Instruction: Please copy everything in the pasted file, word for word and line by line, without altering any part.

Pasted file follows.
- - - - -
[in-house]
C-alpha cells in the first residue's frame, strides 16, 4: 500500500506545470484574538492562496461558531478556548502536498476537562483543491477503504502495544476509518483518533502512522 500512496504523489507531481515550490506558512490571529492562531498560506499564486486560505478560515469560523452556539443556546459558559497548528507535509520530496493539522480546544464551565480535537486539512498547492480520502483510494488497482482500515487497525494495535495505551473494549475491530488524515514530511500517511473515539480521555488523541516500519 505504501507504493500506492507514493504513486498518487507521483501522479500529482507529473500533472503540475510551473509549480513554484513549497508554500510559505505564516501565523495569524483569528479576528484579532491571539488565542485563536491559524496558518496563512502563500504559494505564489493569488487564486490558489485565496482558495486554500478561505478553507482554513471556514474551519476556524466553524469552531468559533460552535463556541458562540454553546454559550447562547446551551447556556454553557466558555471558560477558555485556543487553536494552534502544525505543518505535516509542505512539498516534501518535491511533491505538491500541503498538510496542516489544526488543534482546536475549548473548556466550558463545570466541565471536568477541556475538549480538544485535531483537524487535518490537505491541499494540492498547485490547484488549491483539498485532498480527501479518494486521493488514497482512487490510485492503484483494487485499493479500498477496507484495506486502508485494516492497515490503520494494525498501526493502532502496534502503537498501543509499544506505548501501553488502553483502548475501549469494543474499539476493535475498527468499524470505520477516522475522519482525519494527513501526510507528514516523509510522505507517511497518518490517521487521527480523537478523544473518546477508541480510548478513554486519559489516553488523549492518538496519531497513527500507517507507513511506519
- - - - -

[in-house]
C-alpha cells in the first residue's frame, strides 16, 4: 500500500506545470484574538492562496461558531478556548502536498476537562483543491477503504502495544476509518483518533502512522 500512496504523489507531481515550490506558512490571529492562531498560506499564486486560505478560515469560523452556539443556546459558559497548528507535509520530496493539522480546544464551565480535537486539512498547492480520502483510494488497482482500515487497525494495535495505551473494549475491530488524515514530511500517511473515539480521555488523541516500519 505504501507504493500506492507514493504513486498518487507521483501522479500529482507529473500533472503540475510551473509549480513554484513549497508554500510559505505564516501565523495569524483569528479576528484579532491571539488565542485563536491559524496558518496563512502563500504559494505564489493569488487564486490558489485565496482558495486554500478561505478553507482554513471556514474551519476556524466553524469552531468559533460552535463556541458562540454553546454559550447562547446551551447556556454553557466558555471558560477558555485556543487553536494552534502544525505543518505535516509542505512539498516534501518535491511533491505538491500541503498538510496542516489544526488543534482546536475549548473548556466550558463545570466541565471536568477541556475538549480538544485535531483537524487535518490537505491541499494540492498547485490547484488549491483539498485532498480527501479518494486521493488514497482512487490510485492503484483494487485499493479500498477496507484495506486502508485494516492497515490503520494494525498501526493502532502496534502503537498501543509499544506505548501501553488502553483502548475501549469494543474499539476493535475498527468499524470505520477516522475522519482525519494527513501526510507528514516523509510522505507517511497518518490517521487521527480523537478523544473518546477508541480510548478513554486519559489516553488523549492518538496519531497513527500507517507507513511506519